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A Salt River resident: “The City would have to carry my body out of this house”

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By Kouthar Sambo

Salt River residents have been up in arms following claims of multiple residents on the verge of alleged evictions in Shelley Street. A representative for the Shelley Street Anti-eviction Committee Sheradia Brown, who has been in the area for over 30 years, told VOC News the City of Cape Town (COCT) has been sending individuals into their homes for viewings while failing to give its residents first privilege to buy the property.

“The lease states that if the City is going to sell the houses, the tenants should get the first privilege. As a matter of fact, the City would have to carry my body out of this house before I would move,” said Brown.

According to Brown, not all residents have been issued the same letter as some letters claim “unlawful occupation” while others state “termination of lease” and urging residents to sell the property.

“My letter states differently to my neighbour’s letter as her letter states she is occupying the house unlawfully as it is her mother’s house. We then went into the council to address the various letters being received from the City. We were then told to email the letters to the City and it will be addressed from there,” detailed Brown.

“None of the residents skipped rental payments and no warning was received from the City to alert us in advance. We just got this letter suddenly. The people in the Bonteheuwel got all of their houses for free, why can’t we get our houses for free in Salt River?” challenged Brown.

Meanwhile, in response to the residents’ concerns, the City said it has informed residents of its intention to potentially dispose of the properties as they form a “surplus to the City’s requirements.”

“The disposal method has not been decided upon. The City will be engaging the occupants and it is too early in the process to speculate about matters such as alternative accommodation,” said the City.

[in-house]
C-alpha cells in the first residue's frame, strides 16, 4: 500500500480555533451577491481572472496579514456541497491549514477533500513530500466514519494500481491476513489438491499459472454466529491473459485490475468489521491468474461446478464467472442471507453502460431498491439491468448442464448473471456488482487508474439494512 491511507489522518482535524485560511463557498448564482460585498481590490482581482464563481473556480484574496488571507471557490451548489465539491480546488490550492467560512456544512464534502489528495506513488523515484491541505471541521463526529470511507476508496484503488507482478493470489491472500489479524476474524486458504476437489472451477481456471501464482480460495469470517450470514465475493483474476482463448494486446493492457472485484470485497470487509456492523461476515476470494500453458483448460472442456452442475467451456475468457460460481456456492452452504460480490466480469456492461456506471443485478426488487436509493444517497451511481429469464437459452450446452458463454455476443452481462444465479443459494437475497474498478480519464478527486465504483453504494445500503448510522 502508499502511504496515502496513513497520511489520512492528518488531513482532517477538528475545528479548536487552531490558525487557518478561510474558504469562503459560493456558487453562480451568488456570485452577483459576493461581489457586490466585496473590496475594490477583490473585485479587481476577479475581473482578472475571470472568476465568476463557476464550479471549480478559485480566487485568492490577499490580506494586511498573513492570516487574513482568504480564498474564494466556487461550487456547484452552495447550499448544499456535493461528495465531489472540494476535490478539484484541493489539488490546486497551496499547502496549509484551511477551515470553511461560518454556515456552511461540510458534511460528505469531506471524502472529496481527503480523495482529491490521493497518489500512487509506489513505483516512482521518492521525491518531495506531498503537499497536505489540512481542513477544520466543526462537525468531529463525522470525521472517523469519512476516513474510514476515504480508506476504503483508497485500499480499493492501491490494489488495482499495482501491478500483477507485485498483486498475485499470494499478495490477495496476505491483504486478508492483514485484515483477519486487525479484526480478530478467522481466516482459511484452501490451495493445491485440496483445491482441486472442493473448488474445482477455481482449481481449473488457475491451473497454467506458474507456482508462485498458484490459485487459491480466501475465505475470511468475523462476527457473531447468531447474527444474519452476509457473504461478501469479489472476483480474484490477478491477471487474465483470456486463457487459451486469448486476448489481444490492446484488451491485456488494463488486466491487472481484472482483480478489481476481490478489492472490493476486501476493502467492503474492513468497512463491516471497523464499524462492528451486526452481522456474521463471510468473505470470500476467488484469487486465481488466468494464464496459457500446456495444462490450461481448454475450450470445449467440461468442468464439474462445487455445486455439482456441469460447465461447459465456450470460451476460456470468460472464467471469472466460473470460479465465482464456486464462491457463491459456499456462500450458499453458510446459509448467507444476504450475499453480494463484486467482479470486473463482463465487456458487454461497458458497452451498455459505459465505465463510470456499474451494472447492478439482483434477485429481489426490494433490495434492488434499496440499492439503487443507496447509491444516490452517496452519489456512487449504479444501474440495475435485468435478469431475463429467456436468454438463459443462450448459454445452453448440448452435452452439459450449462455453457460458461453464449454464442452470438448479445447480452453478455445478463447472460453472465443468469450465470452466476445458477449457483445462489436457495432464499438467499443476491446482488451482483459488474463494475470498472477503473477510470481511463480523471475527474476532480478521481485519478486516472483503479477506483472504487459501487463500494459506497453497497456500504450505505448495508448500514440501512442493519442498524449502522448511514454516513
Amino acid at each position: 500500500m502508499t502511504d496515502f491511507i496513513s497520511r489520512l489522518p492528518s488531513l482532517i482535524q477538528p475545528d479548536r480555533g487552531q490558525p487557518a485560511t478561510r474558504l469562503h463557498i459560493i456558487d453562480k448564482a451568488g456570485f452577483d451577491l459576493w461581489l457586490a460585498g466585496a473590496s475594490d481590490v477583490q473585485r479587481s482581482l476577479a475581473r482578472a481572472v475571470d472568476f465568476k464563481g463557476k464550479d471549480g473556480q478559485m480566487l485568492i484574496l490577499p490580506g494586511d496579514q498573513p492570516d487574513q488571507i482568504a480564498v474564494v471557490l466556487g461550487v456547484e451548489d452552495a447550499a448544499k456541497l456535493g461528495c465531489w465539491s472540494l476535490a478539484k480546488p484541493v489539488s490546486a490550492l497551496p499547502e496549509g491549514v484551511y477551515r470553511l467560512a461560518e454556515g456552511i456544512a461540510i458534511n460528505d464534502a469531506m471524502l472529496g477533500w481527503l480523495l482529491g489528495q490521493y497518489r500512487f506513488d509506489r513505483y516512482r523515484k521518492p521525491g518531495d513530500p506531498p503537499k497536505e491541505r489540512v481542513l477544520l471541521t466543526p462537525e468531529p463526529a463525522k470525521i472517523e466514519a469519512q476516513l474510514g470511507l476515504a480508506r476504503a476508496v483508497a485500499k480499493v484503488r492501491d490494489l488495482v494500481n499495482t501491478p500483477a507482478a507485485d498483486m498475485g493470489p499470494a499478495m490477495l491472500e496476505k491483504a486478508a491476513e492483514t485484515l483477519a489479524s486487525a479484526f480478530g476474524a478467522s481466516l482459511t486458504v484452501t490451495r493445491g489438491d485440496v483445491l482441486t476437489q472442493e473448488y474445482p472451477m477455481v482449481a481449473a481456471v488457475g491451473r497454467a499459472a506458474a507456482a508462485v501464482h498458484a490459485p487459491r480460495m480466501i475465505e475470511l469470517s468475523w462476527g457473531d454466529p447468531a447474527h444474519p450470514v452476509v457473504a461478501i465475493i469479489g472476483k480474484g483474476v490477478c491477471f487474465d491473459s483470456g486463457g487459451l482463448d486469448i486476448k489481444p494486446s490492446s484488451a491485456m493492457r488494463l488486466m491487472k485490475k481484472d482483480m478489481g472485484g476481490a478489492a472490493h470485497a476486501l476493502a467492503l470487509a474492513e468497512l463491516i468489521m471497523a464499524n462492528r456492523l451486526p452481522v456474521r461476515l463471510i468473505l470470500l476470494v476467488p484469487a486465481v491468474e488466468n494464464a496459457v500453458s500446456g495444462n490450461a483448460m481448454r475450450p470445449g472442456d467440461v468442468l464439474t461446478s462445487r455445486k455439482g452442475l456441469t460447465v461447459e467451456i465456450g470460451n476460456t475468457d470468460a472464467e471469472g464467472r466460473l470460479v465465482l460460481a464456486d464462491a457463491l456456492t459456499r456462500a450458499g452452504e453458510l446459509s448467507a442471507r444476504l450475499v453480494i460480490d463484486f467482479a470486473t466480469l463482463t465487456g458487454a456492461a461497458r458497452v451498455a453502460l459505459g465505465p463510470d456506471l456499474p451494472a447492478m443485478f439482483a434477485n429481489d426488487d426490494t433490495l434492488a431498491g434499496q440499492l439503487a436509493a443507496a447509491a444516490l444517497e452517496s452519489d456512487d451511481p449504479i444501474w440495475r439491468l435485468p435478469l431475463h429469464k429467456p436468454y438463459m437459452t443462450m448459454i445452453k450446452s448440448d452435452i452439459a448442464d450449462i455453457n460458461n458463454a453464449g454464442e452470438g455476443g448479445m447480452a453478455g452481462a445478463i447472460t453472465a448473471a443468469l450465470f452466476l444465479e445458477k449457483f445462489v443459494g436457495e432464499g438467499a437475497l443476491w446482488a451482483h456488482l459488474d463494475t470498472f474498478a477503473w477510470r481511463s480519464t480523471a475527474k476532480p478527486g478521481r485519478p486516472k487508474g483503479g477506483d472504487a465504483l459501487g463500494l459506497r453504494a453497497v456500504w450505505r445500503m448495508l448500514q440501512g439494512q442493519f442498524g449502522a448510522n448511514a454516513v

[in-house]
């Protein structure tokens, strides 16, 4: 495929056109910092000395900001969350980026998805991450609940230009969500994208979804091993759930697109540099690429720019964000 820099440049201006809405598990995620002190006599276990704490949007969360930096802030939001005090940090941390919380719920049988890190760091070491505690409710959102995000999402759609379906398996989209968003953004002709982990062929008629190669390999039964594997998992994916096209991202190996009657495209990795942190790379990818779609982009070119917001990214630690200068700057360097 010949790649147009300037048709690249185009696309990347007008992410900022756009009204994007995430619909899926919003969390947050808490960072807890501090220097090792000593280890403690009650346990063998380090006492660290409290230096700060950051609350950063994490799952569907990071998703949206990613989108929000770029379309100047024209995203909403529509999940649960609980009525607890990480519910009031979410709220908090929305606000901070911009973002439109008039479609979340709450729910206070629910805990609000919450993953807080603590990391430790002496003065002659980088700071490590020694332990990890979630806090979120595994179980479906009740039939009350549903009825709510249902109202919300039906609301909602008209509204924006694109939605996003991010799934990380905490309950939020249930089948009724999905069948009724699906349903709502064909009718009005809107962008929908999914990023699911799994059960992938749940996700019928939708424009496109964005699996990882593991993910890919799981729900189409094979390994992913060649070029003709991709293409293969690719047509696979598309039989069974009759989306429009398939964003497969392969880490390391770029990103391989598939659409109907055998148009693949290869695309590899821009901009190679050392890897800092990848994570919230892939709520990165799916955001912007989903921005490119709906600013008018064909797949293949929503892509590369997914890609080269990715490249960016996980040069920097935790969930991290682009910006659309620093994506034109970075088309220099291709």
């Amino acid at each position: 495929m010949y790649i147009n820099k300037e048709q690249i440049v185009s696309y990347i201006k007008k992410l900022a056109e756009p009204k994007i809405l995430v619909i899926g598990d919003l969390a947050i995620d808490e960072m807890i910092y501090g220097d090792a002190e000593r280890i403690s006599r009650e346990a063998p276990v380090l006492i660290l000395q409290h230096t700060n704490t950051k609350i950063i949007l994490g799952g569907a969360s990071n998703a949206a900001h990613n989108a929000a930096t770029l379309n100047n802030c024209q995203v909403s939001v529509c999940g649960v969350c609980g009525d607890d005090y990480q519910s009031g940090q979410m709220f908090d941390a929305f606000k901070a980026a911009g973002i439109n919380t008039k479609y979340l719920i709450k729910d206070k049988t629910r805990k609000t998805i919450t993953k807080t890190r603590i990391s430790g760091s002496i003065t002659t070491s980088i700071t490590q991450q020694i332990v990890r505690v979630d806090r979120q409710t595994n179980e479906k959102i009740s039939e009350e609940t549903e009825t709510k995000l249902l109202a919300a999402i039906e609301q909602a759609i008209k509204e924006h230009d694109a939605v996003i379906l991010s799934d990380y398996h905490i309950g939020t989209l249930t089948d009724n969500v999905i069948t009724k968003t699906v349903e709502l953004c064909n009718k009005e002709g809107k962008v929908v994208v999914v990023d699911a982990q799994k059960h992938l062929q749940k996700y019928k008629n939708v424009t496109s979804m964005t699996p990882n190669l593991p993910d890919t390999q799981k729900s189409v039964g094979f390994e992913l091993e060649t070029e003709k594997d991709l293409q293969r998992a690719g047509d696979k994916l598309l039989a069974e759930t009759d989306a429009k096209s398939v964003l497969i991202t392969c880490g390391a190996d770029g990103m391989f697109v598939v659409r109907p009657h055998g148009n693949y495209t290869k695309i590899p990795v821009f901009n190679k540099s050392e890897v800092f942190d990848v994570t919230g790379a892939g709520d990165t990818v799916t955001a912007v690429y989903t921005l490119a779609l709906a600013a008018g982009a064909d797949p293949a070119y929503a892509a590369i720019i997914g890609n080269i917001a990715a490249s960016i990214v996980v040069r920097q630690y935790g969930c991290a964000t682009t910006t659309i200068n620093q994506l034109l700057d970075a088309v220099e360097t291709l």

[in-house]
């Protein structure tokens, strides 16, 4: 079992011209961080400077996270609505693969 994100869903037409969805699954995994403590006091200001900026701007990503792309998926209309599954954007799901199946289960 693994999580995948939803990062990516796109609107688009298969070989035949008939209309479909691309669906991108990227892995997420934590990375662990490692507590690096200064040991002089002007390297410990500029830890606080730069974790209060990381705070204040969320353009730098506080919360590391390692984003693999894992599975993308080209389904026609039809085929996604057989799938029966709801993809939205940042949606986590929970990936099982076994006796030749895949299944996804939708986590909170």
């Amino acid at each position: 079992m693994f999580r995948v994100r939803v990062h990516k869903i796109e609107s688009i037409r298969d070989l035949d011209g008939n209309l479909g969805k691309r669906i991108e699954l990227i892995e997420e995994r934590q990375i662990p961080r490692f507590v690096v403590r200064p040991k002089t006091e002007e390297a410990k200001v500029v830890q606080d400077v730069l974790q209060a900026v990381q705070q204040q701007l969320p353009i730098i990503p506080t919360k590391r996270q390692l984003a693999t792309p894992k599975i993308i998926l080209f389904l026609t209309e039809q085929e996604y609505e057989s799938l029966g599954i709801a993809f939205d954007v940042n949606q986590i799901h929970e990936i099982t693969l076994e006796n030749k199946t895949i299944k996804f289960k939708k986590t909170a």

“Most recently, the City released the New Market Street property (sixth inner city property) for social housing development following City Council approval on 12 June (2024). The 9 000 square metre New Market Street property in Woodstock will yield 375 social housing units and over 350 open market residential units on the verge of Cape Town’s CBD,” outlined the City.

According to the City, the plan forms part of its agenda to enable more social housing in well-located areas.

“Sites include New Market Street, Pine Road, Dillon Lane, and Pickwick in Woodstock, as well as Salt River Market and the now tenanted Maitland Mews development, with more in the pipeline,” added the City.

Furthermore, an executive member from the Salt River Resident Association (SRRA) Sulaiman Appoles, deemed the matter as an “eviction.”

“A total of nine houses in Shelley Street consist of occupants who received letters informing them of the intention to sell the City-owned property. According to the City, these houses are surplus to their need and they have decided to dispose of them,” explained Appoles.

Most of these residents are living in these houses for at least 30 years, some 60 years, he explained, and most (if not all) are pensioners.

“One resident, in particular, is suffering from terminal cancer, stage four, yet they are facing eviction after plus 30 to 40 years after uninterrupted residence in these City-owned properties.”

Additionally, he added that the SRRA is vehemently opposed to the private sale of the properties as the association advocates for the property to be handed over to the current occupants.

“We are fighting for these tenants to continue staying in these houses, alternately, the properties can be given to the tenants as this has taken place in other areas,” remarked Appoles

“Our plan is to involve the community-based organisations, such as, to name a few, the Salt River Heritage Society and various Mosque Committees, in this struggle. The matter is part of conduct from the City, as this will be replicated throughout Salt River,” asserted Appoles.

*This is still a developing story

 

Image Source: Future Cape Town


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